container gardens
Planters for Permanence

   Among evergreen and deciduous shrubs, there are the Japanese yews, spreading and ground-cover types of junipers, dwarf arborvitae, shrubby evergreen euonymus, skimmia, cherry laurel, mahonias, leucothoe, dwarf Hin-oki cypress, the convex-leaved and other hollies, camellias, azaleas, slender deutzia, dwarf rhododendrons, fothergilla, flowering quinces, heathers, and the mugo pine. Good barberries include the Wintergreen (Berberis julianae), Korean (B. koreana), Mentor (B. mentorensis), three-spine (B. triacanthophora), and warty (B. verruculosa). The dwarf forms of the Japanese barberry, including Crimson Pygmy and the low Berberis thunbergi minor, are superior plants.

   Cotoneasters are valuable because they stay small, have attractive foliage and red berries, develop a loose, informal habit, grow in a variety of situations and withstand wind. Certainly worth considering are the bearberry (Coton-easter dammeri), rock spray (C. horzontalis), the small-leaved cotoneaster (C. microphylla), and the delightful prostrate form, Cotoneaster adpressa.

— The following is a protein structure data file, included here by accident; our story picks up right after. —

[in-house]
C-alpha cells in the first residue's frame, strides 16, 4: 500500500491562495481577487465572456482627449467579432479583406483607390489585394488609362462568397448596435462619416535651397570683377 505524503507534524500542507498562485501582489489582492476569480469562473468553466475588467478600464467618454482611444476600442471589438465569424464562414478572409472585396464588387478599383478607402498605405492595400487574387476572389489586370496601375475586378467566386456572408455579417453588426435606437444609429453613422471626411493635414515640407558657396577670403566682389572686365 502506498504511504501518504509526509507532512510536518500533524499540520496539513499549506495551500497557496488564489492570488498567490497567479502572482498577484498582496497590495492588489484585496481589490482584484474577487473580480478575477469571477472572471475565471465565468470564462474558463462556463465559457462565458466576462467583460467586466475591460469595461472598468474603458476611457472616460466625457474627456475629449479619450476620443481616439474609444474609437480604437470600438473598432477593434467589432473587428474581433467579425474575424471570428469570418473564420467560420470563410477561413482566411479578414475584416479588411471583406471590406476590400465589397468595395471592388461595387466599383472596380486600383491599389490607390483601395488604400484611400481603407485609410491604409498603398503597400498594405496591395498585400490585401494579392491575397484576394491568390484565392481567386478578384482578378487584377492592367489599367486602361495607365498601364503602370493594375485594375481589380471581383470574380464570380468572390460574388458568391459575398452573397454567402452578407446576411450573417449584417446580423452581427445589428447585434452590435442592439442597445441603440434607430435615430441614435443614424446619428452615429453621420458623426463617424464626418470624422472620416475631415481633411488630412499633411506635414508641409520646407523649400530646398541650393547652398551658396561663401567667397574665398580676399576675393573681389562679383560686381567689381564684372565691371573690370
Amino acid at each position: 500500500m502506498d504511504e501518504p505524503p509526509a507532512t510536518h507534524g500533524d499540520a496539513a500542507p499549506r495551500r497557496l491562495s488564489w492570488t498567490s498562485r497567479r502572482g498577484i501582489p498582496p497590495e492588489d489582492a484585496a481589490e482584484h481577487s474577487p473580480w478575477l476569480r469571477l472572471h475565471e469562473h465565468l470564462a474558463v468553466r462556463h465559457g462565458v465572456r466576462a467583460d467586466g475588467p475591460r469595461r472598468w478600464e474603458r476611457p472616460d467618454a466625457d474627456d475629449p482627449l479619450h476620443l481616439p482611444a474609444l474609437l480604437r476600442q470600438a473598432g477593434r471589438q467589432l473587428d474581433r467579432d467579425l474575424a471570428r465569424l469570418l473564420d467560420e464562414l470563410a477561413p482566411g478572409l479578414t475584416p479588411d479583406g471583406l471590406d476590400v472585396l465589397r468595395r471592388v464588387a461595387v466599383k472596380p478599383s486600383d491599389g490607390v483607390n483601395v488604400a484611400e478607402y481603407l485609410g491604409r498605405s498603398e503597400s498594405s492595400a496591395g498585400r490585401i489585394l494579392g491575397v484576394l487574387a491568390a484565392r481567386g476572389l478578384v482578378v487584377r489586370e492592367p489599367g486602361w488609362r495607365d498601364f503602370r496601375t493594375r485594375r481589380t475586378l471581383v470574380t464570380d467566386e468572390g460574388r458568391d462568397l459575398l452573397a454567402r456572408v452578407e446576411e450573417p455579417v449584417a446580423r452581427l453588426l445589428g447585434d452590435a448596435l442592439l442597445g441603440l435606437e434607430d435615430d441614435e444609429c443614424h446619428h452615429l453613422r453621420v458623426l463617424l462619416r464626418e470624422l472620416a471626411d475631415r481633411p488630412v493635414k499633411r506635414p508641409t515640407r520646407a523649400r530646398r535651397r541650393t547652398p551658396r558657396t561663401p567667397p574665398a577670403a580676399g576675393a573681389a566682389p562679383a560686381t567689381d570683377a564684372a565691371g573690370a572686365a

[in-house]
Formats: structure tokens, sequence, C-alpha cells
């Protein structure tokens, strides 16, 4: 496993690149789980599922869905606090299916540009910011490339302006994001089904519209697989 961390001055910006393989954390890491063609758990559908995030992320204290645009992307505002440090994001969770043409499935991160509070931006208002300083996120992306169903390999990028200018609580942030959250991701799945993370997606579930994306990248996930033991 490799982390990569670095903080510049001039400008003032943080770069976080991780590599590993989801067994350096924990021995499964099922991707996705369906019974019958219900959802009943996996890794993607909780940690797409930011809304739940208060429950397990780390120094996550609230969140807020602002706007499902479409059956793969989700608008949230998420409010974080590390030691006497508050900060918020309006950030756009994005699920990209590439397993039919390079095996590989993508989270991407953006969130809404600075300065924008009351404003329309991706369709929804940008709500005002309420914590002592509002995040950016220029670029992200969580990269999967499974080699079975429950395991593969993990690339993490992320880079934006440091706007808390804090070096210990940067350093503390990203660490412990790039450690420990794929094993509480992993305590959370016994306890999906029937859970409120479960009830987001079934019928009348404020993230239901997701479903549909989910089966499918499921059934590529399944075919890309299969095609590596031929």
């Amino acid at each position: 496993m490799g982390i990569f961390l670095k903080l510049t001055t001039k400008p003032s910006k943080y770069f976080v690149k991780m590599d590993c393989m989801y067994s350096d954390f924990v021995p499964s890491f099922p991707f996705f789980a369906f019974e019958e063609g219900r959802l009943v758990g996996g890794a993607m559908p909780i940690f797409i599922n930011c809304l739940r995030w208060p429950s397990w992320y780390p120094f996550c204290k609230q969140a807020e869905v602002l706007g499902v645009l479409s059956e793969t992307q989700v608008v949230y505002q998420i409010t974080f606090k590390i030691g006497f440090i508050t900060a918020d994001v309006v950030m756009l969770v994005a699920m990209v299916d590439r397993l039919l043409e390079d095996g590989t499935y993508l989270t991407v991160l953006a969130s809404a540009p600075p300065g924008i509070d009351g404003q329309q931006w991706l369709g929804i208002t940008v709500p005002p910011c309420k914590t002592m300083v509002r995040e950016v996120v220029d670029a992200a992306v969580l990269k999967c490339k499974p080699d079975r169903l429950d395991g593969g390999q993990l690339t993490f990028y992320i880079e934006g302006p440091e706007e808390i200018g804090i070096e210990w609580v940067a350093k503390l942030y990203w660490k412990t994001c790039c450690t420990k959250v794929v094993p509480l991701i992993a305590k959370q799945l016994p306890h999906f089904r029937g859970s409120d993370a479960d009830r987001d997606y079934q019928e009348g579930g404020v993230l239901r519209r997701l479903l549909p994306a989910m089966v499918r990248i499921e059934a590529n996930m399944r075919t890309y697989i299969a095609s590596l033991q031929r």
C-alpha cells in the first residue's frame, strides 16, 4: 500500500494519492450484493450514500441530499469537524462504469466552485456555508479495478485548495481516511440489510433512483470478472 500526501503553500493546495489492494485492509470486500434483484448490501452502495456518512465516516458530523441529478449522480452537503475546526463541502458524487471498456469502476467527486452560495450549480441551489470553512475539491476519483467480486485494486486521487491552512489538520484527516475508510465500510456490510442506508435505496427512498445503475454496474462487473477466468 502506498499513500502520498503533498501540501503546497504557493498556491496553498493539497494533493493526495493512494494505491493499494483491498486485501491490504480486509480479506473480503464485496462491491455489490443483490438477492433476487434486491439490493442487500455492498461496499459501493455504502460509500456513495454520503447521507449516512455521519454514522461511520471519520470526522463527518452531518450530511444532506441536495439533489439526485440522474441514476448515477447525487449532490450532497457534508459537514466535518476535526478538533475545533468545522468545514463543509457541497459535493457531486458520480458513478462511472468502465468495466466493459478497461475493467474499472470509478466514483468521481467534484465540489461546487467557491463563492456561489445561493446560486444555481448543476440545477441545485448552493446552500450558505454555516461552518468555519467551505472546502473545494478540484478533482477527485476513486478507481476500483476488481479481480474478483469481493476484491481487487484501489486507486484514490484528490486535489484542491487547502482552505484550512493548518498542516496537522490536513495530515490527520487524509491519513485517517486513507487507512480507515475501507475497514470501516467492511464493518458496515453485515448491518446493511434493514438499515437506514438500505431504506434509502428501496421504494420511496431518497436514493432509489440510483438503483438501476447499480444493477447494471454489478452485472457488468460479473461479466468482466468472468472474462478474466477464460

Several specimens of trees or shrubs make a pleasing combination with one type of ground cover or trailer, like dwarf Japanese yew with English ivy, Korean boxwood with myrtle, or dwarf Hinoki cypress with pachysandra. Other good ground covers to combine with evergreens include pachistima, prostrate junipers, bearberry or arcto-staphyllos, yellowroot, sweet fern, trailing euonymus, as the purple-leaf type {Euonymus fortunei coloratus), leio-phyllum or sand myrtle, ajuga, and various thymes and sedums.

Flowers for Color

   Planters also need flowers for color. You can start with spring bulbs, like daffodils and tulips, continue with annuals, and finish the season with chrysanthemums. For a pleasing edging, there is the permanent English ivy. Except for small planters, flowering plants are best combined with shrubs. For planters that are three feet or longer, petunias and geraniums, though colorful, are not tall enough.

   Built-in types look well with tropical foliage and flowering plants, which are summer subjects in the North. In sun, for example, the bold leaves of rubber plants (include a few of the variegateds), small palms, Japanese aralia, large-leaved philodendrons, scherfleras, alligator pears and pandanus look well together. Smaller kinds- crotons in variety, hibiscus, grevillea, brunfelsia, and flowering maples-offer spots of color.

   Cannas, with huge, bold leaves, have a modern look. Hybrid angel's trumpets, with large leaves and dramatic white flowers, are dynamic. In smaller planters, dwarf varieties of cannas-Pfitzer's Cherry-Red, Pfkzer's Primrose Yellow, and Pfitzer's Shell Pink-are more desirable. Castor bean, difficult to place because of its enormous leaves, is excellent for the large planters of contemporary houses, as is elephant's ear, started easily from tubers.



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